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When an individual persists in use of alcohol or other drugs despite problems related to use of the substance, substance dependence may be diagnosed. Compulsive and repetitive use may result in tolerance to the effect of the drug and withdrawal symptoms when use is reduced or stopped. [...]Drug addiction is characterized by strong, drug seeking behaviors in which the addict persistently craves and seeks out drugs, despite the knowledge of harmful consequences.
There is also a lesser known situation called pseudo-addiction. A patient will exhibit drug-seeking behavior reminiscent of psychological addiction, but they tend to have genuine pain or other symptoms that have been under-treated. Unlike true psychological addiction, these behaviors tend to stop when the pain is adequately treated.
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Unfortunately many people with drug addiction problems became addicted from legitimate medical treatment, for example automobile accident victims. And thus the line between pain and addictions becomes blurred.
Are you afraid that you'll become addicted to pain medicine?This is a common concern of patients. Studies show that addiction is unlikely. This is especially true if the patient has never had an addiction. Talk to your doctor or nurse about your fears.
In all the information that I've obtained by respectable sources states that people who use pain medication for pain don't become addicted. That's a rare thing, the excpetion, not the rule. The correct term is "few" rather than "many."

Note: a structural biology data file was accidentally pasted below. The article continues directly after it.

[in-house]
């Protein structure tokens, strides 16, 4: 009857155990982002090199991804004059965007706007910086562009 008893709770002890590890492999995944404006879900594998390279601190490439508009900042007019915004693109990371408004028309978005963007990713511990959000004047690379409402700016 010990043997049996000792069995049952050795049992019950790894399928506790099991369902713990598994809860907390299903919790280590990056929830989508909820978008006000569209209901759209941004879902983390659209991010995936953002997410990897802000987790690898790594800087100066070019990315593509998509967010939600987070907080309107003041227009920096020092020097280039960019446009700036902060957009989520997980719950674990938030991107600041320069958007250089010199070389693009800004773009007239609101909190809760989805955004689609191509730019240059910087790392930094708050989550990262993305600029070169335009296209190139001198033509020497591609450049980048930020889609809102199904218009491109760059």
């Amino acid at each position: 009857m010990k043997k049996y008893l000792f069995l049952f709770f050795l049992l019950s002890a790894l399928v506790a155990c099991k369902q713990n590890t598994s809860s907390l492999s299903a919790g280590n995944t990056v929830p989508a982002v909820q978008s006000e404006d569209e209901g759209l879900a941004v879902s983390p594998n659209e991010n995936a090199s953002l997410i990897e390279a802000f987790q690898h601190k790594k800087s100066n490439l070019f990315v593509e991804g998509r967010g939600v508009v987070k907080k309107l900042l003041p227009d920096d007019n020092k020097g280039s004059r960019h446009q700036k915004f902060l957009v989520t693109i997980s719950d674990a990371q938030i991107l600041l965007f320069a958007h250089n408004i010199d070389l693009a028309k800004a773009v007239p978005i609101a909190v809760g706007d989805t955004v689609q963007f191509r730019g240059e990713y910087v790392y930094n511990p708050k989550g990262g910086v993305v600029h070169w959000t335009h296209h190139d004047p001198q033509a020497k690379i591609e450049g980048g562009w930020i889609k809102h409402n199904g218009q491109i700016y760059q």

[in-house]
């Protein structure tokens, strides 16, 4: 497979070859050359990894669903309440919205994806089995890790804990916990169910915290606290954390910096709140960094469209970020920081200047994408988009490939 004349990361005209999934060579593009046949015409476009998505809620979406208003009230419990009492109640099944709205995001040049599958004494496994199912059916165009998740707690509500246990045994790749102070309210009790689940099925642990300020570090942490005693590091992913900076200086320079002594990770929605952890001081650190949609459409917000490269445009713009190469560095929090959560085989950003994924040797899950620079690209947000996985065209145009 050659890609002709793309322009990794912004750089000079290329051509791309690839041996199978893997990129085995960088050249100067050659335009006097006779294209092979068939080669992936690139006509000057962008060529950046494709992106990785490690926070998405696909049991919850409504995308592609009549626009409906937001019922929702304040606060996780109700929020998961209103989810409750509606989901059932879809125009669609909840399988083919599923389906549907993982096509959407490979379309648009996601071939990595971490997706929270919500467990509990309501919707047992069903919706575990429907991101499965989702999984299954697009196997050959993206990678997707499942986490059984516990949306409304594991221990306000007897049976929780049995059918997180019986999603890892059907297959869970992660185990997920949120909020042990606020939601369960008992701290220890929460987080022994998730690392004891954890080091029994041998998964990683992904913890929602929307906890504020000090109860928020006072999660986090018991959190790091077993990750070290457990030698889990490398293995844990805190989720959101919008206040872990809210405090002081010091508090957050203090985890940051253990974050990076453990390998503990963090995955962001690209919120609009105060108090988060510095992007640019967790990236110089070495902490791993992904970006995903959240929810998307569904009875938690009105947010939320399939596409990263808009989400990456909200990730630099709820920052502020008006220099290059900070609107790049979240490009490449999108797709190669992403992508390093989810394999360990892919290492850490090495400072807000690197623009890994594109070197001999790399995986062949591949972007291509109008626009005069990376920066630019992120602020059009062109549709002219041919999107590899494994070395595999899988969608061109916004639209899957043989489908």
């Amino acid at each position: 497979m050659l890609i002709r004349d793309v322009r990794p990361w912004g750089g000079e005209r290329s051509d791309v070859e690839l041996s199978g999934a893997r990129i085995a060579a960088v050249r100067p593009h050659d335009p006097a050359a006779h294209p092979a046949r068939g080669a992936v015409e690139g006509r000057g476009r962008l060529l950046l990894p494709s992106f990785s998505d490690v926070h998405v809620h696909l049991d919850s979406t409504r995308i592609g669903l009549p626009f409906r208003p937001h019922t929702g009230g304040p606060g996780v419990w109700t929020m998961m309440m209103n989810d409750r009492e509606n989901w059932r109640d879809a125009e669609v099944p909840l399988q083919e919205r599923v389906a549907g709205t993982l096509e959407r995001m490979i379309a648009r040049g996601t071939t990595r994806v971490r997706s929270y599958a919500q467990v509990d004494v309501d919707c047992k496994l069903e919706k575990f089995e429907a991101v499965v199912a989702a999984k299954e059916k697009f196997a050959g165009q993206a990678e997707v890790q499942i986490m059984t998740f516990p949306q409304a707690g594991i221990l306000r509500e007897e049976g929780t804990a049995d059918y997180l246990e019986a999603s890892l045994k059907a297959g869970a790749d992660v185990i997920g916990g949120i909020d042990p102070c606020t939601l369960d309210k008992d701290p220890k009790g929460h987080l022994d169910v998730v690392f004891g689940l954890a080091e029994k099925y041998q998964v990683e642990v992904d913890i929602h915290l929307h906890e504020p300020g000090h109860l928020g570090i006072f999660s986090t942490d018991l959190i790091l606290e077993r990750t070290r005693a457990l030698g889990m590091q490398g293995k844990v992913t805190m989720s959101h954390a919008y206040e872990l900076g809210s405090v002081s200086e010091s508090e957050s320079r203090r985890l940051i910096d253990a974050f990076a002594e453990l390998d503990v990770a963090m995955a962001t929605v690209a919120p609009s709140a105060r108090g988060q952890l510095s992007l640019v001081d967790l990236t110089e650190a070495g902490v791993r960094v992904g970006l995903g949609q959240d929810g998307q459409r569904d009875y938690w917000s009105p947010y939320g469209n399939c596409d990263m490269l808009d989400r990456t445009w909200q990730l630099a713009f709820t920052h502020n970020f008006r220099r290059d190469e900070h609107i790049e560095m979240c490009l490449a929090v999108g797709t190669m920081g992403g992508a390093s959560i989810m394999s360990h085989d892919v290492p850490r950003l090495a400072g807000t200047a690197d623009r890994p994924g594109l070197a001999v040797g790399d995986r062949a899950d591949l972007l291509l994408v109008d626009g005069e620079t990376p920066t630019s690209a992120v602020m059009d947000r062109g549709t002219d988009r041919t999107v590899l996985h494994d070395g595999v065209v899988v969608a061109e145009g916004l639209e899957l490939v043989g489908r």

Pain Patients. Opioids are the most abused drugs in the chronic pain setting . The prevalence of lifetime substance use disorders ranges from 36% to 56% in patients treated with opioids for chronic back pain; 43% of this population has current substance use disorder (SUD) and 5% to 24% have aberrant medication-taking behaviors. About 14% to 16% of pain patients not having SUD use illicit drugs in combination with prescription drugs for pain, while 34% of patients with SUD combine legal pain medication with illicit drug use . These statistics highlight the difficult situation of balancing pain treatment with abuse management. Studies show that increased monitoring of these situations does indeed decrease controlled substance abuse and illicit drug use.
An epidemiological study from Denmark (174),where opioids are prescribed liberally for chronic pain,demonstrated worse pain, higher health care utiliza-tion, and lower activity levels in opioid treated patientscompared to a matched cohort of chronic pain patientsnot using opioids, suggesting that when opioids areprescribed liberally, even if some patients benefit, theoverall population does not.Overall, it appears that epidemiological studies areless positive with regard to function and QOL [Quality of Life] and re-port the failure of opioids to improve QOL in chronicpain patients (277). By contrast, Eriksen et al (167) dem-onstrated worse pain, higher healthcare utilization,and lower activity levels in opioid-treated patients com-pared with a matched cohort of chronic pain patientsnot using opioids. Other studies have also shown thatinstead of improving functional status, opioid use hasbeen associated with increased disability, medical costs,subsequent surgery, and continued or late opioid use
5.1 Opioid Abuse in Chronic PainWhile proponentsclaim extremely low levels of opioid abuse (296), opioidsare by far the most abused drugs, especially in chronicpain management settings (4,12,19,25,36,37,46,144,234,235,280). Numerous investigations have illustrateddrug abuse in 18–41% of patients receiving opioids forchronic pain (10,48,49,51-55,60,61,63-66,294,295,297).Martell et al (48), in a systematic review of opioidtreatment for chronic back pain, estimated the preva-lence of lifetime substance use disorders to range from36 to 56%, with a 43% current substance use disorderrate. Furthermore, aberrant medication-taking behav-iors ranged from 5 to 24%.